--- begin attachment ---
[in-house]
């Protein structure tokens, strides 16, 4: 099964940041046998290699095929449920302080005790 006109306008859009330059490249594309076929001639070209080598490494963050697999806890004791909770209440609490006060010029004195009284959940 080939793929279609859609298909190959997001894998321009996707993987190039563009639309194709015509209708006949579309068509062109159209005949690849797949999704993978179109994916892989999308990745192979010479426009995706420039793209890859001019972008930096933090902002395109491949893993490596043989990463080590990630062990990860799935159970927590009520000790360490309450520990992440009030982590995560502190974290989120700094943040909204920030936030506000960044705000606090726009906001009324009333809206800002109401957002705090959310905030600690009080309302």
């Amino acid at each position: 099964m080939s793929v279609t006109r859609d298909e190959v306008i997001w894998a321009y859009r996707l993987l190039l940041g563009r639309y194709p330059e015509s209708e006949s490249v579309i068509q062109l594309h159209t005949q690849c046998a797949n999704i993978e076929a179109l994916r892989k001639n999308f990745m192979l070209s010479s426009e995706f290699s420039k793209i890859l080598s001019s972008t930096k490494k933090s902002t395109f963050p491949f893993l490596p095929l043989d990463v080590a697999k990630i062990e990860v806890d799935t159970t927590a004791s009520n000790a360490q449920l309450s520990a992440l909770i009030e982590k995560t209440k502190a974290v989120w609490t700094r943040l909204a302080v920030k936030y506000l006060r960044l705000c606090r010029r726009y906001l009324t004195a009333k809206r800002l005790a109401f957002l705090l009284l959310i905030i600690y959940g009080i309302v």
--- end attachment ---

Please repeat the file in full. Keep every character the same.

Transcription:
[in-house]
């Protein structure tokens, strides 16, 4: 099964940041046998290699095929449920302080005790 006109306008859009330059490249594309076929001639070209080598490494963050697999806890004791909770209440609490006060010029004195009284959940 080939793929279609859609298909190959997001894998321009996707993987190039563009639309194709015509209708006949579309068509062109159209005949690849797949999704993978179109994916892989999308990745192979010479426009995706420039793209890859001019972008930096933090902002395109491949893993490596043989990463080590990630062990990860799935159970927590009520000790360490309450520990992440009030982590995560502190974290989120700094943040909204920030936030506000960044705000606090726009906001009324009333809206800002109401957002705090959310905030600690009080309302």
């Amino acid at each position: 099964m080939s793929v279609t006109r859609d298909e190959v306008i997001w894998a321009y859009r996707l993987l190039l940041g563009r639309y194709p330059e015509s209708e006949s490249v579309i068509q062109l594309h159209t005949q690849c046998a797949n999704i993978e076929a179109l994916r892989k001639n999308f990745m192979l070209s010479s426009e995706f290699s420039k793209i890859l080598s001019s972008t930096k490494k933090s902002t395109f963050p491949f893993l490596p095929l043989d990463v080590a697999k990630i062990e990860v806890d799935t159970t927590a004791s009520n000790a360490q449920l309450s520990a992440l909770i009030e982590k995560t209440k502190a974290v989120w609490t700094r943040l909204a302080v920030k936030y506000l006060r960044l705000c606090r010029r726009y906001l009324t004195a009333k809206r800002l005790a109401f957002l705090l009284l959310i905030i600690y959940g009080i309302v």